Seahawks know Bengals won't be pushovers
Cincinnati has gone from terrible to a contender in the tough AFC North
But now, six games into the season, the Bengals are anything but pushovers. Coming off a 4-12 season, and led by a rookie quarterback, Cincinnati, so far anyway, is one of the biggest surprises of this NFL season with a 4-2 record.
Back in August and early September, the Bengals were a team many though would contend for the worst record in the league, but instead they're contenders in the tough AFC North.
How have the Bengals gone so quickly from pushovers to a team that is favored on the road this weekend? Well, the biggest reason for their resurgence has been the defense, which ranks second in the league in yards allowed, and fourth in terms of points surrendered.
However, it's the Bengals' offense, not the defense, that will be in the spotlight in Seattle. With rookie quarterback Andy Dalton running the offense, Cincinnati represents the road not taken for the Seahawks.
Quarterback was a position of need for Seattle heading into last year's draft, and lot of people expected the Seahawks to look for their future quarterback with their first-round pick. Dalton was available when the Seahawks were on the board at pick No. 25, and Seattle's front office had done its homework on the TCU standout, and liked what it saw.
"We really liked him," Seahawks coach Pete Carroll said. "We liked everything about him. We did an extensive study on him. We had the individual personal interviews with him to make sure we would have a really good sense for him. We thought he was a great pick."
The Seahawks liked Dalton, but they didn't pick him. Instead, the Seahawks drafted tackle James Carpenter in the hopes of solidifying an offensive line that has long been an issue for the team.
Carroll said fixing the line was part of the team's "long-haul plan," which is why the Seahawks passed on Dalton. Yet because the Seahawks still haven't addressed their long-term need at quarterback, and since Dalton had been there for the taking, it always will be hard for Seahawks fans to avoid wondering what might have been.
"We felt like we were so far off and we would be able to compensate with the moves that we could make to get a quarterback in position, but without the guys up front we wouldn't have a chance," Carroll said. "We had to take that step to do that and I'm pleased about the way that went.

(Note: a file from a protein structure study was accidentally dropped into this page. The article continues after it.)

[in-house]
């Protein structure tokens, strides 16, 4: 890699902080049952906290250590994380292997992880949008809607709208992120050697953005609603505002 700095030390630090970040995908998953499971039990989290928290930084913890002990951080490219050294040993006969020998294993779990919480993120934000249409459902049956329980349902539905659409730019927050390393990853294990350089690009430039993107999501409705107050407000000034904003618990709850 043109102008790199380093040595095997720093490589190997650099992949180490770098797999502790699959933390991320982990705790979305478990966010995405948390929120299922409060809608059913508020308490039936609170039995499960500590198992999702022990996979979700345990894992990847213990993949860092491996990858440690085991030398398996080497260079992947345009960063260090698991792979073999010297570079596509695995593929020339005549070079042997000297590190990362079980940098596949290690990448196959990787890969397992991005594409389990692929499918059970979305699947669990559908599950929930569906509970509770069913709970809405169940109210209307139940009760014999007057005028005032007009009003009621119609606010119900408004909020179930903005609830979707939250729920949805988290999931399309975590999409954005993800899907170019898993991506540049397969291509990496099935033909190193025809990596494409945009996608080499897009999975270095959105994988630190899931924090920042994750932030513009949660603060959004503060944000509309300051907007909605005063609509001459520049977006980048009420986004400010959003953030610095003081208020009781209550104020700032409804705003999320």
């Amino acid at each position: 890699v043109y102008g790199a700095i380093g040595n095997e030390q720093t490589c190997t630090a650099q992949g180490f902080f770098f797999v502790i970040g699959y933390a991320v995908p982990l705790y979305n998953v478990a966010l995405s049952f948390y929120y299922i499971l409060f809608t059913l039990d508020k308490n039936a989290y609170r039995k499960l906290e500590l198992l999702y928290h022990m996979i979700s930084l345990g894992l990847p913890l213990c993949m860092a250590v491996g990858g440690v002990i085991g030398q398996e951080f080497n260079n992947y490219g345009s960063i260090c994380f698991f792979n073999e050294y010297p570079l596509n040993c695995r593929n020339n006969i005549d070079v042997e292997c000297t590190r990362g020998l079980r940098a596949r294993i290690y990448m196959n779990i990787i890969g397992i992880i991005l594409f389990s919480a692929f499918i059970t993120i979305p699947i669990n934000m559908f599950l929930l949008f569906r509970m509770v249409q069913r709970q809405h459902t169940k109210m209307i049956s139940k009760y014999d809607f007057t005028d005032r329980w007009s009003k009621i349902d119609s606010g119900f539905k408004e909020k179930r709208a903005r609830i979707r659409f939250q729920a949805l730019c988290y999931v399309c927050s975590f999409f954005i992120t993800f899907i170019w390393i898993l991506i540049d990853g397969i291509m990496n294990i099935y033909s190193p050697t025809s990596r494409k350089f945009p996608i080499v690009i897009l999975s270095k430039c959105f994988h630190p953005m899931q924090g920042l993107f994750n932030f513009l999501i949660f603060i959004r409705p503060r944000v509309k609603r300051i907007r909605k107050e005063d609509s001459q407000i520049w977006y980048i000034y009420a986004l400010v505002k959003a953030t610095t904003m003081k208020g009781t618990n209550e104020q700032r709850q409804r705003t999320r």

"We'll see that more so in the future than we have to this point, but there was no question that Andy would have been a great pick and he's proven that already."
After the Seahawks and nine more teams passed on Dalton, the Bengals grabbed him with the third pick of the second round. Dalton won the starting job before the start of the season, and while he has not been as spectacular as No. 1 pick Cam Newton, Dalton has been very solid, and more importantly, his team is winning.
Dalton's quarterback rating of 84.3 ranks 14th in the league -- ahead of both Seattle quarterbacks, by the way -- and with a strong defense, that has been more than enough for the Bengals to become a winning team.
"He's doing very well," Bengals coach Marvin Lewis said on a conference call. "He continues to play within himself, (which is) what we kind of expected. Each and every week he does the things that you want him to do -- taking care of the football and giving us an opportunity to win the football game."
So, does that mean the Seahawks will end up regretting passing on Dalton? Not necessarily.
Perhaps the Seahawks will find their quarterback of the future in next year's draft, and that player will thrive because they rebuilt their offensive line first. Or maybe Dalton won't ever develop into an elite quarterback. But for now, it will be hard to watch the Bengals without wondering how the Seahawks might look with Dalton running the offense.
Even Carroll admits the Seahawks can't help but keep an eye on the player they considered drafting with their first-round pick.
"We knew him so well," he said. "I know John (Schneider) studied the heck out of him and all the guys did on the personnel side of things, that we feel like we have a real close relationship with his kind of upbringing and all that. So we will watch him, yeah."
Quarterback Tarvaris Jackson (pectoral) was limited in practice again Thursday with backup Charlie Whitehurst getting most of the work. The news was better on the other injured offensive players, however. Center Max Unger (foot), tight end Zach Miller (head/neck) and running back Marshawn Lynch (back) all practiced fully after being limited a day earlier. Safeties Jeron Johnson (ankle) and Atari Bigby (hamstring) were new to the injury report, and did not practice.
Herald Writer John Boyle: email@example.com. For more Seahawks coverage, check out the Seahawks blog at heraldnet.com/seahawksblog
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